Cardrona, Free Skiing, Kiwi culture, Mountains, Ski Instructor Life
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One last look back at the Cardrona season

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Today I went for the last ski up at Cardrona – all alone, with lots of time to look back on the season and reflect how it went. So many things are different over here in New Zealand – you have to drive all the way up to the base area of a mountain, everything at the ski field is owned by one company, there are canteen style fast food places instead of cosy chalets with good food, slopes are not marked as such, ski fields have a maximum of four lifts and lifties are actually friendly and good fun instead of grumpy old men. Yet, at the same time so many things are similar – you feel immediately welcomed in the ski instructor community, the town has a buzzing night life with happy hour drinking and in the end everybody is here for the love of snow.

But the one thing that really struck me as the most challenging difference was the living situation: I had no idea that there is no central heating in New Zealand, that the fire places that are supposed to heat the whole house are tiny (we call them Schwedenöfen) and that insulation is not considered as something necessary over here. One feeling that will stick in my mind is coming home from the mountain, looking forward to a cosy evening at home, then stepping inside and realizing that it’s just as cold inside as outside. Or waking up after a night under four layers, seeing your breath in the cold & damp room and trying to put on your thermals while still under the blanket.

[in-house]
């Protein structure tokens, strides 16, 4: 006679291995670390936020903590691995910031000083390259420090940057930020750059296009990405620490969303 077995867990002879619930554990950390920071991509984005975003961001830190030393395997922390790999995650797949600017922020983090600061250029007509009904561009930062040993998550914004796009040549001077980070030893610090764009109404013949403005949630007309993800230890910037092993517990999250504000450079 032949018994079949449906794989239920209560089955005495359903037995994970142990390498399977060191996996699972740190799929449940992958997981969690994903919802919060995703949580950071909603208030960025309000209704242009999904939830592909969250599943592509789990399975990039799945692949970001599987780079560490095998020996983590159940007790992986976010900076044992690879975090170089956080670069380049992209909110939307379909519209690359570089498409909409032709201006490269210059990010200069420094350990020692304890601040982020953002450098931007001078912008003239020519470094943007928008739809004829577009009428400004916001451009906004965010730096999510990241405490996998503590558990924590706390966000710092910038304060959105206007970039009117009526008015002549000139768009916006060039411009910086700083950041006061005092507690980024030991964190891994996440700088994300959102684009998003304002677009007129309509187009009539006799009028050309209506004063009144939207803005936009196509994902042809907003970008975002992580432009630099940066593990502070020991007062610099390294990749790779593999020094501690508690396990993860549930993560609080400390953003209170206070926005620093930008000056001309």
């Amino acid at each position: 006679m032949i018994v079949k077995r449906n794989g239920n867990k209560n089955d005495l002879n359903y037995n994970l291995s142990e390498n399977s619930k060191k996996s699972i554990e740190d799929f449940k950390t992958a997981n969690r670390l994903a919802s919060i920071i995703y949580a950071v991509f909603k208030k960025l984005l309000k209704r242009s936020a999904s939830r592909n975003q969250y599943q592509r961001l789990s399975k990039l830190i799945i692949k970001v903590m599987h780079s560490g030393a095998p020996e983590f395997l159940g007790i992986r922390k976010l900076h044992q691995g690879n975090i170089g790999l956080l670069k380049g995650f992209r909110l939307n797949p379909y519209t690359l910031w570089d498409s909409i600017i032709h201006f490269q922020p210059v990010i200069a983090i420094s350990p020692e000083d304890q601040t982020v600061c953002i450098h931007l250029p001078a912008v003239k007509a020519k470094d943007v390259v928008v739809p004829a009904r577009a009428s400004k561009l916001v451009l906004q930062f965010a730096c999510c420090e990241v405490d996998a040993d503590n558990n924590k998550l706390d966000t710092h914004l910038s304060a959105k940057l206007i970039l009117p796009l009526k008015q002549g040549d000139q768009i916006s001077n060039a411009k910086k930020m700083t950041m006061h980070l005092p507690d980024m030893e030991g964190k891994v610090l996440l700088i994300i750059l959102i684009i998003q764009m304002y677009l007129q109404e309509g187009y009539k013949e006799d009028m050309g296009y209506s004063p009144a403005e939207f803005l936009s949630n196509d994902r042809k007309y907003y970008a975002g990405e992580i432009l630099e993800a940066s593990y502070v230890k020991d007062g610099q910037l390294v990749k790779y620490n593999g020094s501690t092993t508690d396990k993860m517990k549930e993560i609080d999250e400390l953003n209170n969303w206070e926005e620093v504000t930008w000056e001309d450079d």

My season in New Zealand was full of learnings: That a half-pipe is not so scary once you’re in it. That potato wedges are so much better with sour-cream and chili sauce than with tomato sauce. That adaptive skiers absolutely rock in their sit-skis. And how a whole nation stands behind their sailing team – even when they lose at the America’s Cup. But that one most important learning probably is to appreciate what we have back home in Austria: Our brilliant social welfare system – where you still get paid when you’re sick or off, our insulated and well heated houses that we can come home to after a cold day on the mountain, our delicious and at the same time nutritious food for rather little money and the mountains right in front of our door step – with vast amounts of snow and so much diversity with all those trees, lifts and terrain styles.

It is true that traveling opens your horizon but at the same time travel makes you appreciate what you have at home: the familiar faces and places, the feeling of waking up in your own bed, friends that are always there for you and the views on the mountains when you look outside the window. Now I can’t wait to be home again.

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